Wednesday, 13 May 2009

Plaid Cymru - the party of "poodles"

So Plaid have done it. They've voted strongly in favour of Labour's plans to introduce top-up fees in Wales for Welsh students.

Today in the Senedd Peter Black called on the Assembly to reverse its decision to scrap the tuition fees grant.



Only two Plaid AMs voted in favour of Mr. Black's proposal. (No prizes for guessing who they were!)

This goes against what the party's membership had hoped for and asks more questions of Plaid's role in government.

"Compromise" and "pragmatism" - those are the two words Plaid's Chairman, John Dixon has consistently used in debates on this issue. "Propping up a Labour government" is the counter-argument.

Here's Kirsty Williams' response to today's vote:

"We proposed this motion today because we believe access to education is a principle worth fighting for. We know that many Plaid Cymru Assembly Members feel the same and that their supporters voted for them because they promised and end to top-up fees.

"Today was a chance for redemption, for Plaid to say sorry and back Welsh students. Instead they chose to play the poodle, to climb so far into bed with Labour that you wouldn't know there's two different parties playing under the sheets."

Here's what one of the Plaid rebels*, Bethan Jenkins, has to say on the matter:

"I recognise that being in government means making difficult decisions. Although I can see where the Government is coming from in this decision to an extent, I can’t support the ending of the tuition fee grant.

"While I understand that the majority of my fellow Plaid members will accept the constraints, and the need to compromise that comes with being a party in government, I am grateful that the group understands my position and have accepted that two of us will be voting differently on this occasion."

*Is it fair to call a politician who sticks to the party's manifesto and election commitments a rebel? Just a thought.


Dewi Dau

Picture used courtesy of Contadini @ http://www.flickr.com/photos/92305862@N00/422417777/

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1 comment:

Dylan Jones-Evans said...

Not surprising but disappointing. As you were in the Pawb a'i Farn audience when I spoke on this matter, you know exactly where I stand on this issue.

To reiterate what I said at the time.

This should never have happened and rather than focusing specifically on how to cut support to students to make up the funding gap in Wales, the Jones review should have examined the wider benefits of free tuition fees to the economy of Wales.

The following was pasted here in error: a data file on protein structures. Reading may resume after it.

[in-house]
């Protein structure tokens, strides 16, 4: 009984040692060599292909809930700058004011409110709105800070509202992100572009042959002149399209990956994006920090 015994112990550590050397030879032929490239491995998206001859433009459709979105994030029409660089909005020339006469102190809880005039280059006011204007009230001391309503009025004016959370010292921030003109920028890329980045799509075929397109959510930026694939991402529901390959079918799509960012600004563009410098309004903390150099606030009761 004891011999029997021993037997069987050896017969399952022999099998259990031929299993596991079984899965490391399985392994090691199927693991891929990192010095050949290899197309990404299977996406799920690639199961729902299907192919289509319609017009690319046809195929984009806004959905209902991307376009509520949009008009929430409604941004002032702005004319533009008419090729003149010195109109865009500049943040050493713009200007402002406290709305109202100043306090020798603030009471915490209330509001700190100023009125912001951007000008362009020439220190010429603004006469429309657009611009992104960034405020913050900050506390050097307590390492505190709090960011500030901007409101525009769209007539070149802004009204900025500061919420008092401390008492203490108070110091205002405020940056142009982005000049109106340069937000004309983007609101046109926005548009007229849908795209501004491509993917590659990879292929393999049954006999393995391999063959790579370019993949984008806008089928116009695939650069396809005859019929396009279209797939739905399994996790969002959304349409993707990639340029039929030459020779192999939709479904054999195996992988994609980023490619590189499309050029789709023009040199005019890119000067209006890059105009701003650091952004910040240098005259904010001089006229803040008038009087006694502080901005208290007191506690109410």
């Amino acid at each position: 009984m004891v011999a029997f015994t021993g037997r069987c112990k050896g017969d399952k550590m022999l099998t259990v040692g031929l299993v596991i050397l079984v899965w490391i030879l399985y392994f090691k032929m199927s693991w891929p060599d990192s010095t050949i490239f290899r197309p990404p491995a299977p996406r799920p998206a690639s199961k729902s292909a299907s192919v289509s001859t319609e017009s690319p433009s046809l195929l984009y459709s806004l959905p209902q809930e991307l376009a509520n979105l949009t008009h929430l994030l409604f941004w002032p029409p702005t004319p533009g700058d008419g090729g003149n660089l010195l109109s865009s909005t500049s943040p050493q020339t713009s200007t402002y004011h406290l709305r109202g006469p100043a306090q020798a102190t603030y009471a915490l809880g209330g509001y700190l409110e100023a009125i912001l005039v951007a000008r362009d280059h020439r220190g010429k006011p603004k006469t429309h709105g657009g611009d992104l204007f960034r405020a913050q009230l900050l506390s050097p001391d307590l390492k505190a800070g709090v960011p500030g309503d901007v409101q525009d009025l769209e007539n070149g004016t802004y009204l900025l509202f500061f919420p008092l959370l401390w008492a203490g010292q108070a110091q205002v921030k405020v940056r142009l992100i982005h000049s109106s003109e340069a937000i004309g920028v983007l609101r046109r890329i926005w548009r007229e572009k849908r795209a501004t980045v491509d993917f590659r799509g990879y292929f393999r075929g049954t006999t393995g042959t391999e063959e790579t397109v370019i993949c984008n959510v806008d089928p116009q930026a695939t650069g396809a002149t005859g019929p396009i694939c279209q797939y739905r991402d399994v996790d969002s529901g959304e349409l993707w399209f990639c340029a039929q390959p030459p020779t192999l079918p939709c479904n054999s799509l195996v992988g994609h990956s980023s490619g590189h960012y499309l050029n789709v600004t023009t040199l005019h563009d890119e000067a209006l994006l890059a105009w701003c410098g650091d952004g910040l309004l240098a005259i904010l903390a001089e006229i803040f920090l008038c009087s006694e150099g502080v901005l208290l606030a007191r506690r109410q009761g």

When we keep hearing that we need to create a knowledge-based economy that is based on higher level skills, is this the way forward?

We know there is a £61 million gap in university spending between England and Wales, a gap that the Assembly Government has chosen not to make good.

Instead, they will be taking money away from students to try and make up this difference. It is easy to try and defend the situation and I am surprised how many Plaid politicians were ready to say that this was necessary.

Surely this is a matter of priorities for the Governemnt. If it believes that education is critical to the future of this nation and that we want to create a small clever country, is this the way forward?

In Scandinavia, which has some of the most competitive small nations in the World, there are no tuition fees paid by students because policymakers in Sweden and Finland have realised that without a highly educated workforce, you cannot create a strong knowledge-based economy.

The Assembly Government currently spends well over a quarter of a billion pounds annually on business support in Wales. Yet, despite having over 1200 civil servants in the Department of Economy administering this money, we remain firmly rooted to the bottom of the UK prosperity league table.

A more radical Assembly Government would have examined whether this money would have been better spent on addressing the higher education finance gap between England and Wales. Instead, it set up a review that, because of its myopic terms of reference, could only come up with one conclusion.

Unfortunately, it is a conclusion that will do little to help the long term economic prospects of this nation and by aping the actions of English educationalists, has diminished devolution within this country.